March 2017 Newsletter Executive Director and News from El Salvador
From the Peace Mission’s
By Mary K. Stevenson
Serve the Poor
Work Through the Local Church
Bishop Pilla’s Guidance
These two phrases, serve the poor, and, work through the local Church, are the simple foundations of COAR. They spring from the foundation that Bishop Pilla re-established after the tragic murders on December 2, 1980. Though the Cleveland Latin American Mission (CLAM) Team had been working in El Salvador since 1964, the Salvadoran civil war and the murder of the Four North American Churchwomen, including CLAM Team members Sr. Dorothy Kazel, OSU, and Miss Jean Donovan, forced the Team to reexamine their role and goals in the country. As always in the Church, the big decisions ultimately belong to the Bishop. His is the responsibility.
Bishop Pilla talked to the Team members and the people in El Salvador, including Bl. Romero’s replacement, Archbishop Rivera y Damas. He affirmed that the Team served the poor and that it worked as part of the local Church. This was also true of COAR, known initially as the Zaragoza Refugee Center. Though Bishop Pilla retired in 2006 his support of COAR continues to this day. But it is we who owe him: for his example of courage and fortitude. As the article, right, explains, working with local institutions (the Church!), committed to long -term service, is the most effective way to serve a population after a civil war. After 37 years, and counting, we know that Bishop Pilla had it right.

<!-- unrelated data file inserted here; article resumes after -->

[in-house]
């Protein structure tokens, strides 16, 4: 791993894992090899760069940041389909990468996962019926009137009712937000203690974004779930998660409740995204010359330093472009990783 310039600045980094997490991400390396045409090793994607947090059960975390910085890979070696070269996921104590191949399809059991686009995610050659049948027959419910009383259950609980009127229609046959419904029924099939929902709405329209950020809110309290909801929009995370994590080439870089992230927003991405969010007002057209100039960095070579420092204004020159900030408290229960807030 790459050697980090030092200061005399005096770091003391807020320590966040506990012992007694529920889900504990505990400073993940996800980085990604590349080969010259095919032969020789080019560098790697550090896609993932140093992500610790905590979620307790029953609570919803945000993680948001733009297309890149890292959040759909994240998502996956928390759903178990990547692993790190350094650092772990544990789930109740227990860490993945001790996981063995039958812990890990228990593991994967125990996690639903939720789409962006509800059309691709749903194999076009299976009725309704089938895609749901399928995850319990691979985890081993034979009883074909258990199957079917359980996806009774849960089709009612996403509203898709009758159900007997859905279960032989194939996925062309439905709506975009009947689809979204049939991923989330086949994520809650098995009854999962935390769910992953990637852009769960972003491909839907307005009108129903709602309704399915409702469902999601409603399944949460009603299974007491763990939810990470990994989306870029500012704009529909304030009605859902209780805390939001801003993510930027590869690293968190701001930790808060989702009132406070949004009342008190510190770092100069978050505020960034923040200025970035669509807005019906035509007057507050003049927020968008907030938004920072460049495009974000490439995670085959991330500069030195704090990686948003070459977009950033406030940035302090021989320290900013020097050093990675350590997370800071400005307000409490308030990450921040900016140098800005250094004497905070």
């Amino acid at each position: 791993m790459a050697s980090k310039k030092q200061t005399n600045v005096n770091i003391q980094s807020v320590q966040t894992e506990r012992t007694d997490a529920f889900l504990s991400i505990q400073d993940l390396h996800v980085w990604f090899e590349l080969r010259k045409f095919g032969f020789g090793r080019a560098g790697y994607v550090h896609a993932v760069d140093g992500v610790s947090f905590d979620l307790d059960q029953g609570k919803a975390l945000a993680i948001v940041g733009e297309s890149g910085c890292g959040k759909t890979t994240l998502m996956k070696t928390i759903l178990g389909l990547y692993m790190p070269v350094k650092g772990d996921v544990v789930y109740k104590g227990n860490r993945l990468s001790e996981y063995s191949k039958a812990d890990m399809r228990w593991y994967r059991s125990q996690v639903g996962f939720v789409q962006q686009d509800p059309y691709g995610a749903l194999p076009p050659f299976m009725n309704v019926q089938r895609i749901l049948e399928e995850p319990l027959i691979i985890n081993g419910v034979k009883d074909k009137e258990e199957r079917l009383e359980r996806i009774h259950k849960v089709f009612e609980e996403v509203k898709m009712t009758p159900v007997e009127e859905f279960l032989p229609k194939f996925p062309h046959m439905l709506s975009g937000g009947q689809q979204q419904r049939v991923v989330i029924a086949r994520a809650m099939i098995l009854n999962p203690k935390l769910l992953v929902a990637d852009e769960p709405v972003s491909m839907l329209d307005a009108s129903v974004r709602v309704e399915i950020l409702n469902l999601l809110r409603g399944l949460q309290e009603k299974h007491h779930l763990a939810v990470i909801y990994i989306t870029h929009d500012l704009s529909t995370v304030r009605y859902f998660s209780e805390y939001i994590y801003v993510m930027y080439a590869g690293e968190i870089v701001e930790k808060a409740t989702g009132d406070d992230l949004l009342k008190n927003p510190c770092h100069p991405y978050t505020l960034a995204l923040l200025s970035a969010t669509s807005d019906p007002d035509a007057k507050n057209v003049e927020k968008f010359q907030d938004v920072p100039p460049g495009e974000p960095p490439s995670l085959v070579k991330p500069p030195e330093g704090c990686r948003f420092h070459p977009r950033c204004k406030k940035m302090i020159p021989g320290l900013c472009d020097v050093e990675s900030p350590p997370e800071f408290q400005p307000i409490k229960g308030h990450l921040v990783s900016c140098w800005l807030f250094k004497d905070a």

The Economist –
Jan 7th 2017
How to Fix Failed States
(bullet points added for emphasis)
- After a civil war ends somewhere, Western donors often pour in more money than the damaged state can absorb, and pull back when results disappoint.
- NGOs parachute in, poach the best staff with higher wages and form a costly parallel state that will one day pack up and go.
- This undermines national institutions.
- It would be better if donors scaled up their largesse gradually, channeled it through national coffers where possible and stuck around for the long run.
(So, COAR supporters, you should recognize your contribution to the most sustainable and effective means of helping the country, as well as its children, reclaim their futures.)